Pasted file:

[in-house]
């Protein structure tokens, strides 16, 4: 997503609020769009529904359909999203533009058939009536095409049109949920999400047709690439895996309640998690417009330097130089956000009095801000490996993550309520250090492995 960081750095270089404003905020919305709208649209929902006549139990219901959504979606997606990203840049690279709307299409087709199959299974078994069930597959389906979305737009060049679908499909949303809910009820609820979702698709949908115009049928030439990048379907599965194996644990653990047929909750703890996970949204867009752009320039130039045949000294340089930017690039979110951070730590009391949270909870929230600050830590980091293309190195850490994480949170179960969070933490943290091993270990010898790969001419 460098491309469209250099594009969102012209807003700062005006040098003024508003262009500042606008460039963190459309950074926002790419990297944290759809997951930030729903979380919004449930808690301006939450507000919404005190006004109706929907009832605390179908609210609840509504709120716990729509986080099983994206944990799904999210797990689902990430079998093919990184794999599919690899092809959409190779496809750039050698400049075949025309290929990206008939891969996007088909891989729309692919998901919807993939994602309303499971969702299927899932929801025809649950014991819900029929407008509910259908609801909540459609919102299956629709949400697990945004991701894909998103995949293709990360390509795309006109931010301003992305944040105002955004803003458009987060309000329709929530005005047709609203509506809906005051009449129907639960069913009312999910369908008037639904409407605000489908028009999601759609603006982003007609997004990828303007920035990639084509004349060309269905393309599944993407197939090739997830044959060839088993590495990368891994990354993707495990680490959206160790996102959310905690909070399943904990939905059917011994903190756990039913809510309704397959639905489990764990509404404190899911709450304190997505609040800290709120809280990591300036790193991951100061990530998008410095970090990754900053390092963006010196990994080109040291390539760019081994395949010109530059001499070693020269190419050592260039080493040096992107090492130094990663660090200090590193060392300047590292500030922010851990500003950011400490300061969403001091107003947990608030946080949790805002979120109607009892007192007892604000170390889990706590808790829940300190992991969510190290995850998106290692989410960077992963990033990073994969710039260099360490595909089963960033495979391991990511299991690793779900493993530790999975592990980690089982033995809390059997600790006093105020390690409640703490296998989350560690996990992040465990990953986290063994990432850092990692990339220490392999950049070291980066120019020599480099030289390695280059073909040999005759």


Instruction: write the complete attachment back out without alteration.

[in-house]
């Protein structure tokens, strides 16, 4: 997503609020769009529904359909999203533009058939009536095409049109949920999400047709690439895996309640998690417009330097130089956000009095801000490996993550309520250090492995 960081750095270089404003905020919305709208649209929902006549139990219901959504979606997606990203840049690279709307299409087709199959299974078994069930597959389906979305737009060049679908499909949303809910009820609820979702698709949908115009049928030439990048379907599965194996644990653990047929909750703890996970949204867009752009320039130039045949000294340089930017690039979110951070730590009391949270909870929230600050830590980091293309190195850490994480949170179960969070933490943290091993270990010898790969001419 460098491309469209250099594009969102012209807003700062005006040098003024508003262009500042606008460039963190459309950074926002790419990297944290759809997951930030729903979380919004449930808690301006939450507000919404005190006004109706929907009832605390179908609210609840509504709120716990729509986080099983994206944990799904999210797990689902990430079998093919990184794999599919690899092809959409190779496809750039050698400049075949025309290929990206008939891969996007088909891989729309692919998901919807993939994602309303499971969702299927899932929801025809649950014991819900029929407008509910259908609801909540459609919102299956629709949400697990945004991701894909998103995949293709990360390509795309006109931010301003992305944040105002955004803003458009987060309000329709929530005005047709609203509506809906005051009449129907639960069913009312999910369908008037639904409407605000489908028009999601759609603006982003007609997004990828303007920035990639084509004349060309269905393309599944993407197939090739997830044959060839088993590495990368891994990354993707495990680490959206160790996102959310905690909070399943904990939905059917011994903190756990039913809510309704397959639905489990764990509404404190899911709450304190997505609040800290709120809280990591300036790193991951100061990530998008410095970090990754900053390092963006010196990994080109040291390539760019081994395949010109530059001499070693020269190419050592260039080493040096992107090492130094990663660090200090590193060392300047590292500030922010851990500003950011400490300061969403001091107003947990608030946080949790805002979120109607009892007192007892604000170390889990706590808790829940300190992991969510190290995850998106290692989410960077992963990033990073994969710039260099360490595909089963960033495979391991990511299991690793779900493993530790999975592990980690089982033995809390059997600790006093105020390690409640703490296998989350560690996990992040465990990953986290063994990432850092990692990339220490392999950049070291980066120019020599480099030289390695280059073909040999005759």